Taking care of furry friends in frigid cold, snow

MADISON, Wis. — You’ve heard a lot of warnings this week to avoid driving or going outside at all due to the frigid temperatures — but try telling that to an excited Golden Retriever or an outdoor cat.

“If your little purse chihuahua’s feet hardly ever touch the ground, bitter cold like this is pretty dangerous,” said veterinarian Chris Pagel, owner of Companion Animal Hospital in Madison.

We humans grumble to each other about how cold it is all the time, but all you’ll hear from your furry friend is a happy “woof!” So, it’s up to us to see the signs that puppy playtime is over.

“They’ll start prancing or dancing or just lifting their feet up because they’re cold,” Dr. Pagel said. And dogs can get hurt slipping on ice, too.

“We’ve seen some hurt ankles, hurt knees, couple of torn nails,” he said. “When the dog is not used to the slipperiness of the ice then they slip and tear a nail or they injure a ligament or a tendon.”

Booties are one way to keep them from slipping or freezing the skin under their feet.

“Make sure you have your phone to video when they first put booties on it’s pretty hilarious,” Dr. Pagel said.

But to play it safe, animal experts recommend about five minutes at a time outside in extreme cold and snow.

“Especially some of the arctic breeds where dogs really, really like the snow might not pay as much attention to, they’re running around burning calories they can get pretty cold, they can get overly cold before they even realize it,” Dr. Pagel said.

To tire out your furball of energy inside, the Dane County Humane Society says to play with a puzzle toy to stimulate them or build your own.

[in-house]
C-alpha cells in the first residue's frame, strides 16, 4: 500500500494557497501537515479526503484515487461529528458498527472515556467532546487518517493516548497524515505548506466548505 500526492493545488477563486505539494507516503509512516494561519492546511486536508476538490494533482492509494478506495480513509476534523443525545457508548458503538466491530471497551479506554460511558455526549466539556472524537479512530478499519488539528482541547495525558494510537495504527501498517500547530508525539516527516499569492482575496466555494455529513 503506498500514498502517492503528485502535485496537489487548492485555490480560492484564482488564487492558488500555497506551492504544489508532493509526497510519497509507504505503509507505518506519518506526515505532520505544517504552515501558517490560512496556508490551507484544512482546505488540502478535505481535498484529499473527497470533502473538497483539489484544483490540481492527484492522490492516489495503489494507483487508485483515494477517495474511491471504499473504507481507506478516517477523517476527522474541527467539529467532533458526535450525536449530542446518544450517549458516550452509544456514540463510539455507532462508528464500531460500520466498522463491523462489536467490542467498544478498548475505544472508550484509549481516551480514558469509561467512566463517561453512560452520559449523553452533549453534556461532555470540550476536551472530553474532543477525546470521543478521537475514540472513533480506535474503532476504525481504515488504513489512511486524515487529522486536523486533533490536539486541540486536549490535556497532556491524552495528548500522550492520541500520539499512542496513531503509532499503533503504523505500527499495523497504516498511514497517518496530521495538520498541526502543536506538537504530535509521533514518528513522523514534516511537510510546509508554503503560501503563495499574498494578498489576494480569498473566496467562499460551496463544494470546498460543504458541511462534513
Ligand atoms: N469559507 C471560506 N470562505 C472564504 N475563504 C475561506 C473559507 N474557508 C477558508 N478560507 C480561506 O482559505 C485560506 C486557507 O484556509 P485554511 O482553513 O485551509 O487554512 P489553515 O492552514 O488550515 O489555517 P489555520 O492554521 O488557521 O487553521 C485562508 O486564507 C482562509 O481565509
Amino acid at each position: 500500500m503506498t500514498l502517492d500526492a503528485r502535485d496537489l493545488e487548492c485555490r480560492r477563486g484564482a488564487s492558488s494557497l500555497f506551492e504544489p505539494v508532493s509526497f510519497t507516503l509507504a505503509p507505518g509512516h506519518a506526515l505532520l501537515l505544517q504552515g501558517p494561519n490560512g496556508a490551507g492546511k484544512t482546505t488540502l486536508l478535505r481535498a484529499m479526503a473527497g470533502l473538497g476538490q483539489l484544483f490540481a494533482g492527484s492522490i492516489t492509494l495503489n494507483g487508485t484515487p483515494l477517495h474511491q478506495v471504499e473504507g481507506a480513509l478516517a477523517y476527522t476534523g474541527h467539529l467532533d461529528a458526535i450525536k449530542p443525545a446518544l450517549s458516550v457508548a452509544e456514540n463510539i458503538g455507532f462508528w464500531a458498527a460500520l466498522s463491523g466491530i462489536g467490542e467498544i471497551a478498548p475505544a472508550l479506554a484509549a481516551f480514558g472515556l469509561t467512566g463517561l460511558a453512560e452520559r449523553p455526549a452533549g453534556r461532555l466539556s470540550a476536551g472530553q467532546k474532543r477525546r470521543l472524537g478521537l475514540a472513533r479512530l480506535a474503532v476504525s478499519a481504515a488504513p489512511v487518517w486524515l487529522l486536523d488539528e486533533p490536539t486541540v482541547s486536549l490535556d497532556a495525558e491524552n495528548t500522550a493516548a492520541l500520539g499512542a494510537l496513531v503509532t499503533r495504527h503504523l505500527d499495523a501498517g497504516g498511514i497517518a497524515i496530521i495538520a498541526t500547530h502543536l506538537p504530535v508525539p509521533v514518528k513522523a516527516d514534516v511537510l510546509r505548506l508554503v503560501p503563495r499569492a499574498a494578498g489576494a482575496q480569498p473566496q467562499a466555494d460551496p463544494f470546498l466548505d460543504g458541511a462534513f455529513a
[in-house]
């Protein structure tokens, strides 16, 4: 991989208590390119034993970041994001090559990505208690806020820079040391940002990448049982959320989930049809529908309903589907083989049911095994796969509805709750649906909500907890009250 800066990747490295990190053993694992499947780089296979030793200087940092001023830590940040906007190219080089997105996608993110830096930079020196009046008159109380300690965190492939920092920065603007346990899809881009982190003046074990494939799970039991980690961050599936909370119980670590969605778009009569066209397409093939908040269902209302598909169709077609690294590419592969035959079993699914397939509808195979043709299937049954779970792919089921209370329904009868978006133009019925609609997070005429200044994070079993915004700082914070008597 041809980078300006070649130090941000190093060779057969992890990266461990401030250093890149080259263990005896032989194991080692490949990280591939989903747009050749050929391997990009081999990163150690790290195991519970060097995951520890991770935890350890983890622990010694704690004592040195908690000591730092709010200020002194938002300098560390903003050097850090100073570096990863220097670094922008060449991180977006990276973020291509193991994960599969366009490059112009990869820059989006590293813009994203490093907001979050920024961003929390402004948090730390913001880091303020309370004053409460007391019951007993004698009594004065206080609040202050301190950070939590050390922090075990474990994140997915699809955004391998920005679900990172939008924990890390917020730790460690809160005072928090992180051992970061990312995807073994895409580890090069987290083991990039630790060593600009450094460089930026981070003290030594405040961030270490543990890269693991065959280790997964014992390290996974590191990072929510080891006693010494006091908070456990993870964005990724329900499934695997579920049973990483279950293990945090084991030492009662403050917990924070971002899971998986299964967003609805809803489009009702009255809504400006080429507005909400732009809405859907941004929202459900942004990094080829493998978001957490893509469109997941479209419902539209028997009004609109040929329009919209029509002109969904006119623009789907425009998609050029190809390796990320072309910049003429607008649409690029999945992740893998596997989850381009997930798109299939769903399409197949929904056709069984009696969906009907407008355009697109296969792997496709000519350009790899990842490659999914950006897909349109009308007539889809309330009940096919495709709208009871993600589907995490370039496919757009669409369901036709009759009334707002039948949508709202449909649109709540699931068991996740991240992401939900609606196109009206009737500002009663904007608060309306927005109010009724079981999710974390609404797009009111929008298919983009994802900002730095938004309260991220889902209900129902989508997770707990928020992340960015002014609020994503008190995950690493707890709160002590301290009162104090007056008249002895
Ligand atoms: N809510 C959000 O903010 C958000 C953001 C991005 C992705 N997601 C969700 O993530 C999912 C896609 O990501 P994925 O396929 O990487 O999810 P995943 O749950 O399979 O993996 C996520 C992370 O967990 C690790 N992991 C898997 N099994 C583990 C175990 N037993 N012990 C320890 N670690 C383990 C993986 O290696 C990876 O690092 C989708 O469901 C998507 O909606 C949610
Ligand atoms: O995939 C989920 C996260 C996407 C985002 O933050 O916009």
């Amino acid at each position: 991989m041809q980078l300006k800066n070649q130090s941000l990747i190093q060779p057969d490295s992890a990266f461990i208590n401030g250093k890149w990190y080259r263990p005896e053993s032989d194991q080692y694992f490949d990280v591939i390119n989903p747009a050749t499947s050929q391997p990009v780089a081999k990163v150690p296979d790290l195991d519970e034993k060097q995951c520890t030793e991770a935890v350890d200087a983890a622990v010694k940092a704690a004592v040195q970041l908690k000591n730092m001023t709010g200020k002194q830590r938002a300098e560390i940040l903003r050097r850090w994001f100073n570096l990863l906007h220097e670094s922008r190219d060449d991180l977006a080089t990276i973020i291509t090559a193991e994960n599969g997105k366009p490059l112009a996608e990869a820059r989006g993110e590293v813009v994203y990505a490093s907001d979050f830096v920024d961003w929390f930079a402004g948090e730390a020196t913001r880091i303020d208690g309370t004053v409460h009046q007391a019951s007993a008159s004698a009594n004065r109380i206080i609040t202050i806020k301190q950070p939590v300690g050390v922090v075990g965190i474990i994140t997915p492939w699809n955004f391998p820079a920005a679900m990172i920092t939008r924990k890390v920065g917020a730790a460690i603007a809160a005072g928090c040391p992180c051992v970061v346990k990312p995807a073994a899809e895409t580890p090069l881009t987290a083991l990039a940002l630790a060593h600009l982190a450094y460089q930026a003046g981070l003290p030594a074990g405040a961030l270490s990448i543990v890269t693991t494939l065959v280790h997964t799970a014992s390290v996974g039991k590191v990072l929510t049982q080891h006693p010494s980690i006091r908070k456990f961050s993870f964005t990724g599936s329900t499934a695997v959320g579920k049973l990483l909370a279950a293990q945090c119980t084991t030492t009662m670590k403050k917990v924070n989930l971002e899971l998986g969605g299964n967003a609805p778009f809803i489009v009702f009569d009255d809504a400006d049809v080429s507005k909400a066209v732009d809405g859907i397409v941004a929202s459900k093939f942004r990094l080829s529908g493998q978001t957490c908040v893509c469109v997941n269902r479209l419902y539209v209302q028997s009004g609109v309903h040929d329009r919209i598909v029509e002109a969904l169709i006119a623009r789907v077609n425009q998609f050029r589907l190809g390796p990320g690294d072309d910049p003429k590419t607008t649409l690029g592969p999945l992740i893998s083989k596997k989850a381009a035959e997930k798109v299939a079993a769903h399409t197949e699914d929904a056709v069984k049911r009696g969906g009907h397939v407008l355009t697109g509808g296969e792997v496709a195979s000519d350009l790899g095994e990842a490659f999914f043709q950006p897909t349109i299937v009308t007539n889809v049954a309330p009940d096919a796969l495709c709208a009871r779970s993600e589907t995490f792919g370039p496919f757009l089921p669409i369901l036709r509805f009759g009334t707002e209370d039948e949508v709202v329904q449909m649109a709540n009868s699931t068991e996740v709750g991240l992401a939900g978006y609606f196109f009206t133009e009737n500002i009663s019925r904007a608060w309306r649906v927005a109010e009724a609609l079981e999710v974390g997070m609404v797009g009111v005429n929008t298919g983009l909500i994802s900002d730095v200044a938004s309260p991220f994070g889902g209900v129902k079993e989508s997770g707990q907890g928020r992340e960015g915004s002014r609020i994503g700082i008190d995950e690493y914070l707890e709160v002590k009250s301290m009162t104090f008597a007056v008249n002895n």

“You can go ahead and take a box, fill it with newspaper and treats, and then wrap it up and let them tear at it and have fun,” said Lisa Bernard, the humane society’s public relations coordinator. “You can take a towel and in between the folds, you’ll put treats and let them search through the towel and see what treats they find as they’re unfolding different areas.”

For some breeds, the threat doesn’t end outside.

“Draft is really, really critical,” Dr. Pagel said. “If you’ve got a drafty part of the house try and block the draft. Especially the smaller the animal, the more critically dangerous that drafts and cold can be, they cool off really quickly”

According to Bernard, if you see a lost dog or cat, take it inside and keep them for 48 hours before calling the shelter or Department of Animal Services, “because if their family is in the neighborhood, they’re going to be looking for them and it’s just so easy for them to locate them there.”

If you’re used to feeding stray cats outside, Dr. Pagel says a little extra can go a long way.

“Their surface area to body mass is going to burn a lot more calories just trying to stay warm,” he said.

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